The UK narrowly avoided recession in 2022, and the most recent forecasts suggest low/stagnant growth, with the UK ultimately avoiding a technical recession that appeared inevitable in November when the country was still reeling from the impact of the previous Government's "mini budget."
While inflation is forecast to fall, we feel this is unlikely to be a smooth path to the 2% target, despite this currently being forecast by the Bank of England. Our view is grounded in a belief that structural challenges to the UK economy, including an ageing population, wage pressures driven by inflation and a tight labour market, and energy price pressure in H2, mean inflation proves more challenging to unwind.
Consumer confidence has risen slightly in light of the improving economic situation, with those on lower incomes seeing wage rises of c. 6%, partially shielding them from sustained high inflation. Our emerging view is that upper-middle-income households are likely to be those most severely impacted and, therefore, experience the greatest shifts in purchasing behaviours for the following reasons:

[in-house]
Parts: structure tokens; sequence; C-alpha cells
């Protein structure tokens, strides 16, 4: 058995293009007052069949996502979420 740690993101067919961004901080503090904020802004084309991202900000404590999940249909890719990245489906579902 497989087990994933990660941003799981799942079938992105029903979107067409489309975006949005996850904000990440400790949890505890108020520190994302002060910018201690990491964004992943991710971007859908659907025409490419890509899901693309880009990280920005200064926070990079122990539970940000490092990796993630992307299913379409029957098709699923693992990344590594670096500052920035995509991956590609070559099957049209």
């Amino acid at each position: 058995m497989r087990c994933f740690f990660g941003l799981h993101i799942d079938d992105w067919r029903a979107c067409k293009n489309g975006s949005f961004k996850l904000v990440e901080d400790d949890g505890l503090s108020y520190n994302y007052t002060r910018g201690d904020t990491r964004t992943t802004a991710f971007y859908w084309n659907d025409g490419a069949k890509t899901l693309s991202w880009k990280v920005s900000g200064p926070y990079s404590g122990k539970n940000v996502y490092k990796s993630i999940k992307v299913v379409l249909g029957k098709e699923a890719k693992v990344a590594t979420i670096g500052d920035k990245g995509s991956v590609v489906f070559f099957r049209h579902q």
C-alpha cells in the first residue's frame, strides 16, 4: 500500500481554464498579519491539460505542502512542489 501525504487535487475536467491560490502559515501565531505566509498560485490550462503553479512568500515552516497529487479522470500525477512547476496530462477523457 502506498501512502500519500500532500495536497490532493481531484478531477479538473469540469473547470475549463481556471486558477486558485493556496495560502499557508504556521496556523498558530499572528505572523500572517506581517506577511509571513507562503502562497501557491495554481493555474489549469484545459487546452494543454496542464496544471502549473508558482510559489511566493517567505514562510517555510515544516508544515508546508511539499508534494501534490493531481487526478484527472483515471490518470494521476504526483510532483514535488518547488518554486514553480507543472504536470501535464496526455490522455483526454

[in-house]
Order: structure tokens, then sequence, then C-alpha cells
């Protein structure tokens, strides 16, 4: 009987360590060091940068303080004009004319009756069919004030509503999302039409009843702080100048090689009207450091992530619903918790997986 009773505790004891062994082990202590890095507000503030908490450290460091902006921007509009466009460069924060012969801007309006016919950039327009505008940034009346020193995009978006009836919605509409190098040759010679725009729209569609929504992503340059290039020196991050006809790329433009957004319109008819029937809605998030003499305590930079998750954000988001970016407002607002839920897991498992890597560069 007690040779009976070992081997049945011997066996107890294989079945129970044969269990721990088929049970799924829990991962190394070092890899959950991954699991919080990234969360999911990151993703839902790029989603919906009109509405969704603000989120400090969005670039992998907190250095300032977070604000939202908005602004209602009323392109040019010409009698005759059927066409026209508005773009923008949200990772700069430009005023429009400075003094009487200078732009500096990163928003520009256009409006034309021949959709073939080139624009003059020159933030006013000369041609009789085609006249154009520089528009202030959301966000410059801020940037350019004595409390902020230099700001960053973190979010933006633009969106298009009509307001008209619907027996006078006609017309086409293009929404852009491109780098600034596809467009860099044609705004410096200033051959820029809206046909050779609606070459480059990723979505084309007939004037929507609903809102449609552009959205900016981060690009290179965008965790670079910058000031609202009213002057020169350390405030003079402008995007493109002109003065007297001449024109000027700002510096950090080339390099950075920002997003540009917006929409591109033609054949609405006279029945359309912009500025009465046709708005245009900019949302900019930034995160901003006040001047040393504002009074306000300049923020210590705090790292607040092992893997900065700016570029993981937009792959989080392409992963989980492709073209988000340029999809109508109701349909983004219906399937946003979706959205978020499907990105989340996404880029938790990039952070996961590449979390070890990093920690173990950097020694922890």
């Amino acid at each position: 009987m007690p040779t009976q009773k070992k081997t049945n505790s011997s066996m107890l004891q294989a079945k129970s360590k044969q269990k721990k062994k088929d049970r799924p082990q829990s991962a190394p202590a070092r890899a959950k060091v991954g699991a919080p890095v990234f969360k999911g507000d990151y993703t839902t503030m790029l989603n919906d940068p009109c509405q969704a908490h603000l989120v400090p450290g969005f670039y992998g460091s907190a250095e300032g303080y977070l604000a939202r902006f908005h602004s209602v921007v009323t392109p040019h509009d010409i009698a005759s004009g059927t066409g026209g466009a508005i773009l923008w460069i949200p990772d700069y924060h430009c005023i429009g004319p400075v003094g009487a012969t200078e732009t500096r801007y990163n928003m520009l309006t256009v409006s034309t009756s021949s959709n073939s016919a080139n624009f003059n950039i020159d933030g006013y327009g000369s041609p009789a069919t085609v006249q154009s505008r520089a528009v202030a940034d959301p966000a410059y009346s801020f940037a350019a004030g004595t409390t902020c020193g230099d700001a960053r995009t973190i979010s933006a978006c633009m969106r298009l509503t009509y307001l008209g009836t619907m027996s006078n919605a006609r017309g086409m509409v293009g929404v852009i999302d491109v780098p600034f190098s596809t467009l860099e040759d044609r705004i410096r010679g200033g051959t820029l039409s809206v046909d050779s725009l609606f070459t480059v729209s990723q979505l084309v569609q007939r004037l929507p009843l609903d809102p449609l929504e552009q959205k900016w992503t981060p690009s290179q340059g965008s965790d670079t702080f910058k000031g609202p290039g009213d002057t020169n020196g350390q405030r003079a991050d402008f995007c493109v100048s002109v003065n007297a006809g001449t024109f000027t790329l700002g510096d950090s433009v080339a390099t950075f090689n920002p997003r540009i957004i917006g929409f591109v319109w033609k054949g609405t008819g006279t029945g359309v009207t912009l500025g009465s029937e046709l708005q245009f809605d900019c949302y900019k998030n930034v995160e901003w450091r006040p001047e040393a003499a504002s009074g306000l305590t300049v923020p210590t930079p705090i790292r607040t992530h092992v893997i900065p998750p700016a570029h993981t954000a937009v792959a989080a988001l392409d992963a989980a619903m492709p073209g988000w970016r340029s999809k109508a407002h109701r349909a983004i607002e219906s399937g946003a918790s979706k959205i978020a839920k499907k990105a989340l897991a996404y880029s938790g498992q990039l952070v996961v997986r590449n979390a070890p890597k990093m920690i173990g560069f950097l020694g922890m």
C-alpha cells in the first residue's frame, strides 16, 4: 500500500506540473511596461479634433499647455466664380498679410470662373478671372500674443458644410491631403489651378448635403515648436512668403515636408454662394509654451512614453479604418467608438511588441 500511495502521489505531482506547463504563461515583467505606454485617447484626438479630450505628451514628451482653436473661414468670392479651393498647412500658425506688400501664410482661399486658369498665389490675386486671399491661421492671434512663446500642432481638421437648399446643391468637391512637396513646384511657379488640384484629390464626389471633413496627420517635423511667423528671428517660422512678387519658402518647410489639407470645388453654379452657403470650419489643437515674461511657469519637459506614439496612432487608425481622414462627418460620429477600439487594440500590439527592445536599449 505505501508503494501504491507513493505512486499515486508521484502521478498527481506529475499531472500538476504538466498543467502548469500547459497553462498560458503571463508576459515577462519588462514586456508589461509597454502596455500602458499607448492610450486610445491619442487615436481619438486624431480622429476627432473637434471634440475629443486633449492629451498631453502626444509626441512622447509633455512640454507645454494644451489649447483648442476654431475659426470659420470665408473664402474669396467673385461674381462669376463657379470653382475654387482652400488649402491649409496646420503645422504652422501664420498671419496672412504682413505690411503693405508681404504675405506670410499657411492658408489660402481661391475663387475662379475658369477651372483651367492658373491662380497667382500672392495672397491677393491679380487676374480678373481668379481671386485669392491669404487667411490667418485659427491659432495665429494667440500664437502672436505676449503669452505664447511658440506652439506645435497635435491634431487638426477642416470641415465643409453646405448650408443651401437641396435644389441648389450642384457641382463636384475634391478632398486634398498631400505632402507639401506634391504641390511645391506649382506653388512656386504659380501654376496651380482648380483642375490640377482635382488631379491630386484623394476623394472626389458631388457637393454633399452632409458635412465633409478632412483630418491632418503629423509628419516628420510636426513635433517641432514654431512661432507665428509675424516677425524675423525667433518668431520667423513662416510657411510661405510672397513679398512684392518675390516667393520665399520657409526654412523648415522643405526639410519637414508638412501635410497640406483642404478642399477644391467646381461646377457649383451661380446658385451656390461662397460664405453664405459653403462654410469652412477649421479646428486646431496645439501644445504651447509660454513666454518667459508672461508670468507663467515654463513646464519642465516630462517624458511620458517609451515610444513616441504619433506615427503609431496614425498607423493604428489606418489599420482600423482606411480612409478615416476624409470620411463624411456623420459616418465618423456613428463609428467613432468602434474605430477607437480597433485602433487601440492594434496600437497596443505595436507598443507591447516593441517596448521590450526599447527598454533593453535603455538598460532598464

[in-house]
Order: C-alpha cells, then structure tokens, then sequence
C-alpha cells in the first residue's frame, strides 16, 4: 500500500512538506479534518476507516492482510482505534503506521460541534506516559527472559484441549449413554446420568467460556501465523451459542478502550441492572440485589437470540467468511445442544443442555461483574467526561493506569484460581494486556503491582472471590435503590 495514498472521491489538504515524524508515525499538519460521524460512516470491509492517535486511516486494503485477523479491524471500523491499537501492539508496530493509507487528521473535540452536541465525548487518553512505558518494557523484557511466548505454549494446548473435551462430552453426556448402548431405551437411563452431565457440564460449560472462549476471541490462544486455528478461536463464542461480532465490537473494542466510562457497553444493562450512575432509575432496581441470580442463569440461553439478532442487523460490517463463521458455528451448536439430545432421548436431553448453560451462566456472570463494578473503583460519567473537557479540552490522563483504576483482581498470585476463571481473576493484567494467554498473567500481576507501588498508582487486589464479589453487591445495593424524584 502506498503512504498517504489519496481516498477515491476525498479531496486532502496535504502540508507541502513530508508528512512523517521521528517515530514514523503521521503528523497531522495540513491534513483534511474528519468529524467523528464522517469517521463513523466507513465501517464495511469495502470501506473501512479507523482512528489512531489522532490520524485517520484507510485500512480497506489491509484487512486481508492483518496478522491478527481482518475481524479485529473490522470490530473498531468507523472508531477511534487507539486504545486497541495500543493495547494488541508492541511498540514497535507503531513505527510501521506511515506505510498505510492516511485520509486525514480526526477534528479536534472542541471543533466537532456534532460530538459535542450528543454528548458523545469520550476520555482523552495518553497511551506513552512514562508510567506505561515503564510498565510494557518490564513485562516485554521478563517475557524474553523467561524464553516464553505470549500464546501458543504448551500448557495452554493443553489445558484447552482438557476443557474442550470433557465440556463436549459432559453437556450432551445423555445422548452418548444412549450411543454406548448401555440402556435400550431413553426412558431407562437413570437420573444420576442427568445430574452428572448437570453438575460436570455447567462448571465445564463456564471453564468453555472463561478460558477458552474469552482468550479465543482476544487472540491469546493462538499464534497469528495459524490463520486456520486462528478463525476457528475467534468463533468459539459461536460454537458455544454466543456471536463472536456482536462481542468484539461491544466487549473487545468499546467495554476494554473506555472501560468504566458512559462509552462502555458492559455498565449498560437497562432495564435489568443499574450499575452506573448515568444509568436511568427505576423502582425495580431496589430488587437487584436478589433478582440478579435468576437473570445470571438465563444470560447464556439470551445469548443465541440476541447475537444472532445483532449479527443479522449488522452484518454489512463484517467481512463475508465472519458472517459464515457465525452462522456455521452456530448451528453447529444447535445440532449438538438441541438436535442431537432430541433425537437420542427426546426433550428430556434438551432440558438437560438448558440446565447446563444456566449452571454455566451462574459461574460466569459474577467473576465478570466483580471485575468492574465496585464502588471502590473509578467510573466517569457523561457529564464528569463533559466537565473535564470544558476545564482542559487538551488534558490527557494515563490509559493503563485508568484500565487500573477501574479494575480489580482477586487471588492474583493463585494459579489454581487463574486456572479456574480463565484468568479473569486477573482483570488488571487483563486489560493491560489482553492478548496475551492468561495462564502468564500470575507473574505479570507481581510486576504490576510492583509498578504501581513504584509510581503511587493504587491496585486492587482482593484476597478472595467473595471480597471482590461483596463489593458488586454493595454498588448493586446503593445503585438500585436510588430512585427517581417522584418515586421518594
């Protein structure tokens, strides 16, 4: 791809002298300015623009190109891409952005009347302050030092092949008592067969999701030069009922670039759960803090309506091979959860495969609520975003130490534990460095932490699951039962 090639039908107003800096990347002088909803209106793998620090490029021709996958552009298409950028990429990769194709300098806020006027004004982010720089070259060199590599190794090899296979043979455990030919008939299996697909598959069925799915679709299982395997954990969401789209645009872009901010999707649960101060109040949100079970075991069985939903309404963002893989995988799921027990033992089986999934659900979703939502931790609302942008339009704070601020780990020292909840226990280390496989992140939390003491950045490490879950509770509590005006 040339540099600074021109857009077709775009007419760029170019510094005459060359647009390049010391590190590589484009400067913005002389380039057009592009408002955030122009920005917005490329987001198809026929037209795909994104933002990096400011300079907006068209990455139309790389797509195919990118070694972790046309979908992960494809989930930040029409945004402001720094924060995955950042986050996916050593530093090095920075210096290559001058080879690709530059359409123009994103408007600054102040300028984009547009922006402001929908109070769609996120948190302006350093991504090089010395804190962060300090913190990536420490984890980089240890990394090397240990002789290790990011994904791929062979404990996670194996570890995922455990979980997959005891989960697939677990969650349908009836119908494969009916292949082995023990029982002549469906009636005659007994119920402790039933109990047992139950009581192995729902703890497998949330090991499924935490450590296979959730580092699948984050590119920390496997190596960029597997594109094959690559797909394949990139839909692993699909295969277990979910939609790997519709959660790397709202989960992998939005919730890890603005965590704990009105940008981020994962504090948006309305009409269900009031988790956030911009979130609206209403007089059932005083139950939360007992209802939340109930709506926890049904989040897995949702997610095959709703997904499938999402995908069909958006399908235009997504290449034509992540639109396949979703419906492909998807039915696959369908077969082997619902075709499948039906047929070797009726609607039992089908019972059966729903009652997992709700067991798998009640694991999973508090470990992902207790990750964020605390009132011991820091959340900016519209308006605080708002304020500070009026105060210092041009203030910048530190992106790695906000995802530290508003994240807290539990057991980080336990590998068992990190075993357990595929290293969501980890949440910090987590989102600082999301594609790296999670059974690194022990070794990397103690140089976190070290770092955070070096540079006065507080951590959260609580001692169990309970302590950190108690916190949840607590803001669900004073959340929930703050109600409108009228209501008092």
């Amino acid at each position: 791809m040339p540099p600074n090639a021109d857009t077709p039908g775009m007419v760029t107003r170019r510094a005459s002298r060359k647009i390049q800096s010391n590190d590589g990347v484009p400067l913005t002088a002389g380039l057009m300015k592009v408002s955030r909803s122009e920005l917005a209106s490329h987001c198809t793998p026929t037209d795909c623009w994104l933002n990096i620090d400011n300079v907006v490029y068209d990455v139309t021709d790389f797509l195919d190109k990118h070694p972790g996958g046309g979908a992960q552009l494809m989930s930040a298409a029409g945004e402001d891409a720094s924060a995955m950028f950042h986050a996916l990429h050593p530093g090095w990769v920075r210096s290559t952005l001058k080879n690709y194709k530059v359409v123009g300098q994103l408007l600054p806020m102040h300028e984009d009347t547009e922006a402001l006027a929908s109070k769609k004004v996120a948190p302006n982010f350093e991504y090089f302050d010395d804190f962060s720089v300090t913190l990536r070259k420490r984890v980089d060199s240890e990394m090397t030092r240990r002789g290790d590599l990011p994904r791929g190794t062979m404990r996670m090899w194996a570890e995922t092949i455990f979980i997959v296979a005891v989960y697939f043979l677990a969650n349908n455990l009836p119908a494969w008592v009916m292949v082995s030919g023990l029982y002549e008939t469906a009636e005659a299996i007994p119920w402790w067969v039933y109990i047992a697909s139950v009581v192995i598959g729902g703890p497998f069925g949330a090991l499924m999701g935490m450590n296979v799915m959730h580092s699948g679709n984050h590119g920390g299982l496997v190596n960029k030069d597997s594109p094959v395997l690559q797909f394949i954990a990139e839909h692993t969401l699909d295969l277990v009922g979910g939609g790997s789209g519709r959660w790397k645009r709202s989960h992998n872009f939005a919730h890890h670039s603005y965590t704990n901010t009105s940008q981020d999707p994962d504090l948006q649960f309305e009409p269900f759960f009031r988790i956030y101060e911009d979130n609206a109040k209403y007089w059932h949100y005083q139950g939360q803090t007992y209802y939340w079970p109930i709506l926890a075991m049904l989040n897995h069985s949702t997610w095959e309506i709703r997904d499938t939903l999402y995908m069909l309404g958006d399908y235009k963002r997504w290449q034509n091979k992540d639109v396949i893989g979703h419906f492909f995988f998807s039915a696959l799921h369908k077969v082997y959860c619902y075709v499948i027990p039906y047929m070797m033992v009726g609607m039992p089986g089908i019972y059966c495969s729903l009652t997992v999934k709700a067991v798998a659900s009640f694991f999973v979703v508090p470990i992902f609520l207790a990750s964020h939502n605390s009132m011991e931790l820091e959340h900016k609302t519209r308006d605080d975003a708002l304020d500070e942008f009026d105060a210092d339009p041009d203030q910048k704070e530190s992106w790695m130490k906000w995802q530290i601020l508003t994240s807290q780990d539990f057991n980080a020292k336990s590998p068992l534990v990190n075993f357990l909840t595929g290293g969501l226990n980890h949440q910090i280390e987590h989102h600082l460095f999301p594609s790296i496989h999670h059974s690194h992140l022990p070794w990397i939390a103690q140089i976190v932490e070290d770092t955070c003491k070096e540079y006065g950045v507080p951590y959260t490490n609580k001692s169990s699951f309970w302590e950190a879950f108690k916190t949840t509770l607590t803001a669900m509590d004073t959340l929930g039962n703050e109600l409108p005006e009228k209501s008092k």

- They have received limited support from the government, which has been more targeted towards lower-income households;
- A significant proportion have exposure to mortgages, which have seen significant increases in payment terms due to rises in interest rates; and
- They typically work in positions and sectors that have seen the lowest wage increase (e.g. public) and are at the highest risk of redundancies (e.g. digital).
Headline figures indicate strong Christmas retail trading data on a like-for-like basis against 2021; however, this masks the fact that 2021 was a COVID year, and volumes have, in fact, fallen.